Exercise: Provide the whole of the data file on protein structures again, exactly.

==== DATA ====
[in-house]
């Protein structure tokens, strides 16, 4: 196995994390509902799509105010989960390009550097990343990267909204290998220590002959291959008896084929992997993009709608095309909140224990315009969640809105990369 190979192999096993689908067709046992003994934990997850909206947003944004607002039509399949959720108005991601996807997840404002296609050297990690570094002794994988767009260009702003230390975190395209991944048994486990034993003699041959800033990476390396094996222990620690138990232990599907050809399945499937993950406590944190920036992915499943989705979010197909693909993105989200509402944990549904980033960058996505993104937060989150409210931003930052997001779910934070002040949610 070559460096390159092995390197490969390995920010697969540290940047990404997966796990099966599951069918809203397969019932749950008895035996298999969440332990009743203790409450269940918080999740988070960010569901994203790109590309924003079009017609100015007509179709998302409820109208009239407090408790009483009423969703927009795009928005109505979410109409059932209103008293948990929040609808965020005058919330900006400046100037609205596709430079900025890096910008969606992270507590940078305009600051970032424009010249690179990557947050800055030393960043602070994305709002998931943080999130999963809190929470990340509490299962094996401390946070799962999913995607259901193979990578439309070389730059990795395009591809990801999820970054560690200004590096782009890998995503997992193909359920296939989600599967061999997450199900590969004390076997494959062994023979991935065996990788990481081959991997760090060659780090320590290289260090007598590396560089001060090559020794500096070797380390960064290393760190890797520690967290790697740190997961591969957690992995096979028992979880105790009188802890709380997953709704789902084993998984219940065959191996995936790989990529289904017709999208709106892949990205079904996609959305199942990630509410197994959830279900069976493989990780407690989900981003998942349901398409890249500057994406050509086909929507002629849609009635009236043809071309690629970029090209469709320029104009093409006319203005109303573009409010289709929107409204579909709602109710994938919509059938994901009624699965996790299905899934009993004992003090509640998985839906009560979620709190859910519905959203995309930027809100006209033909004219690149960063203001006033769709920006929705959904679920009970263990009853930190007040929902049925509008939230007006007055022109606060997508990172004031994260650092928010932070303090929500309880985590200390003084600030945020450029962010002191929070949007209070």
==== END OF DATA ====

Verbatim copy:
[in-house]
């Protein structure tokens, strides 16, 4: 196995994390509902799509105010989960390009550097990343990267909204290998220590002959291959008896084929992997993009709608095309909140224990315009969640809105990369 190979192999096993689908067709046992003994934990997850909206947003944004607002039509399949959720108005991601996807997840404002296609050297990690570094002794994988767009260009702003230390975190395209991944048994486990034993003699041959800033990476390396094996222990620690138990232990599907050809399945499937993950406590944190920036992915499943989705979010197909693909993105989200509402944990549904980033960058996505993104937060989150409210931003930052997001779910934070002040949610 070559460096390159092995390197490969390995920010697969540290940047990404997966796990099966599951069918809203397969019932749950008895035996298999969440332990009743203790409450269940918080999740988070960010569901994203790109590309924003079009017609100015007509179709998302409820109208009239407090408790009483009423969703927009795009928005109505979410109409059932209103008293948990929040609808965020005058919330900006400046100037609205596709430079900025890096910008969606992270507590940078305009600051970032424009010249690179990557947050800055030393960043602070994305709002998931943080999130999963809190929470990340509490299962094996401390946070799962999913995607259901193979990578439309070389730059990795395009591809990801999820970054560690200004590096782009890998995503997992193909359920296939989600599967061999997450199900590969004390076997494959062994023979991935065996990788990481081959991997760090060659780090320590290289260090007598590396560089001060090559020794500096070797380390960064290393760190890797520690967290790697740190997961591969957690992995096979028992979880105790009188802890709380997953709704789902084993998984219940065959191996995936790989990529289904017709999208709106892949990205079904996609959305199942990630509410197994959830279900069976493989990780407690989900981003998942349901398409890249500057994406050509086909929507002629849609009635009236043809071309690629970029090209469709320029104009093409006319203005109303573009409010289709929107409204579909709602109710994938919509059938994901009624699965996790299905899934009993004992003090509640998985839906009560979620709190859910519905959203995309930027809100006209033909004219690149960063203001006033769709920006929705959904679920009970263990009853930190007040929902049925509008939230007006007055022109606060997508990172004031994260650092928010932070303090929500309880985590200390003084600030945020450029962010002191929070949007209070």